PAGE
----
A living trust is similar to a will because you include beneficiaries and instructions on how to pass along your assets. However, unlike a will, the trust can be set up while you are still alive and your assets can be transferred and secured in the trust until after your death. 

The will and the trust can be used together to ensure nothing is missed and all of your bases are covered concerning your estate and any final wishes. 

The Components of the Will

The main components of a Last Will and Testament involve the estate plan, the executor, beneficiaries, and a legal guardian (if applicable). Your estate consists of all assets, property, and items you own. You may divide up your estate however you choose. 

The executor is the person who handles your estate and works with the probate court to ensure everything is handled properly. Your beneficiaries can be people of any age or organizations. If your intended beneficiary is still a minor, you may need to leave additional instructions and appoint a trustee of the child’s inheritance until they are a legal adult. 

Living Trusts

There are two types of living trusts, a revocable living trust and an irrevocable living trust. Both entities are established by a trustee while the party is still living and secures the assets until after the trustee dies.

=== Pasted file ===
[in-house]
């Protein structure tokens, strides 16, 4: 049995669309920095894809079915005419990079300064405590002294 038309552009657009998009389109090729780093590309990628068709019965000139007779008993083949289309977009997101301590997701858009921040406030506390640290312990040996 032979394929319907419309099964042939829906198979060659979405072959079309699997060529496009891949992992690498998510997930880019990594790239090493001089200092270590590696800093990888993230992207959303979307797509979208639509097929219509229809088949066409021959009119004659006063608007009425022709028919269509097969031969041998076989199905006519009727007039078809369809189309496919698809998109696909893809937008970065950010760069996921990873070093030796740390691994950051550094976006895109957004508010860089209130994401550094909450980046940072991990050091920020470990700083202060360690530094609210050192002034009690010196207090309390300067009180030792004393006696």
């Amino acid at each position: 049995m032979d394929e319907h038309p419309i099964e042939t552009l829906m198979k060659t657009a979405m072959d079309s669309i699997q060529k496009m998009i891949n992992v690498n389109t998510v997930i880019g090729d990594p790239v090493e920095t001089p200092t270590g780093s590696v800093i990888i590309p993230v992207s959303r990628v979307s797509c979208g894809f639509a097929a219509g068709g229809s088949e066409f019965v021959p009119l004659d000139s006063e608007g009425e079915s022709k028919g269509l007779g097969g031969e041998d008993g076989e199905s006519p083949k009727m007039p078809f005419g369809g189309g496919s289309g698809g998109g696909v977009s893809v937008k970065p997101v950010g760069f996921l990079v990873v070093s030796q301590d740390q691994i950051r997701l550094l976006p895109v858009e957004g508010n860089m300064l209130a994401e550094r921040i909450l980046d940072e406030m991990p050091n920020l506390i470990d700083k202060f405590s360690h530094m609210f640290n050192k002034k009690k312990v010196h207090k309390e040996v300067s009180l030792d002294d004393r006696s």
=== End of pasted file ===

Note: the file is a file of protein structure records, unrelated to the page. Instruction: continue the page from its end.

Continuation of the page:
A revocable trust is not considered “final” because the trustee can adjust or remove any part of the estate from the trust while they are still alive. Additionally, a revocable trust does not go into effect until after the trustee dies. With an irrevocable trust, it is considered “in effect” upon being established and the trustee cannot remove anything from it. 

Probate Information

Probate is the legal process a deceased person’s estate goes through to determine how the assets will be distributed. If there is a will, it must be reviewed by the probate court to ensure it is valid before the executor begins dispersing the assets to beneficiaries. 

The probate process typically takes two or three months, but it can be a longer procedure if the deceased did not have a will or the will was not considered valid by the court. The executor of the will is in charge of working with the probate court and managing the estate so all wishes and instructions of the testator are followed clearly. 

Avoiding Probate

A few ways that you can avoid the hassle of probate:

  1. Living Trust: assets in the trust transfer directly to the intended beneficiaries
  2. Joint Property Ownership: any property jointly owned by two parties is immediately transferred to the surviving owner
  3. Survivorship Deed: this legally binding document transfers ownership interest of property to a new owner upon death

You can also add beneficiaries directly to your financial accounts. The assets will transfer directly without going through probate.

The Importance of Planning Ahead

There is more to an estate plan than making your final wishes known. Your loved ones need to know what to do in different situations after your death. It is crucial to have some peace in knowing all of your preferences and instructions will be carried out. Do not plan to fail because you have failed to plan.

Aaron Greenley 2